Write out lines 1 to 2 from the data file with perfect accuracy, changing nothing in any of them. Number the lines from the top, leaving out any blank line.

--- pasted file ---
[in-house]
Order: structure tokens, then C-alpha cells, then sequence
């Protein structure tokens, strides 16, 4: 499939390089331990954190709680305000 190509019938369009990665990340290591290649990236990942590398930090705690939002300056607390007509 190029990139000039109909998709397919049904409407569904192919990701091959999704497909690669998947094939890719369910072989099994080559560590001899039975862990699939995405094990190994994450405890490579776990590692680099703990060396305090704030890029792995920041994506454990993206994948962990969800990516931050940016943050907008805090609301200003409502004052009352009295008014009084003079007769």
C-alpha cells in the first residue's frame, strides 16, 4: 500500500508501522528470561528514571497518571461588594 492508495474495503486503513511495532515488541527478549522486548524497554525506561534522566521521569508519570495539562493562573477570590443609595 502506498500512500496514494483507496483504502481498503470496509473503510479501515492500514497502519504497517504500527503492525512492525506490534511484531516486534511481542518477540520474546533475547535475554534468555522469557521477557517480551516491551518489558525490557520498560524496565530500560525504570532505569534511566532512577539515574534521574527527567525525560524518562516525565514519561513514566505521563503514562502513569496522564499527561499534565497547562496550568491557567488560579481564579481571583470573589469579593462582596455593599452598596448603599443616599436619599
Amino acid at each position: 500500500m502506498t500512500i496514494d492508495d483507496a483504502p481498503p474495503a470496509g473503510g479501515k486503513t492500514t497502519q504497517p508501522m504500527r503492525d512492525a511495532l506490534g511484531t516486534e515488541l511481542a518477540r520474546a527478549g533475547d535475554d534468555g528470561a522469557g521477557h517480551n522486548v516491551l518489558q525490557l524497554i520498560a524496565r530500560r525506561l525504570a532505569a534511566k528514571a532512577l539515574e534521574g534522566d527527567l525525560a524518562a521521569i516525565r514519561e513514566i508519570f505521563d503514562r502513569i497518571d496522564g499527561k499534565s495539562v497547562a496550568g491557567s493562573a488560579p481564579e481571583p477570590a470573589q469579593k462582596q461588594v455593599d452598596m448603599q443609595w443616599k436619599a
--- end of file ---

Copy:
[in-house]
Order: structure tokens, then C-alpha cells, then sequence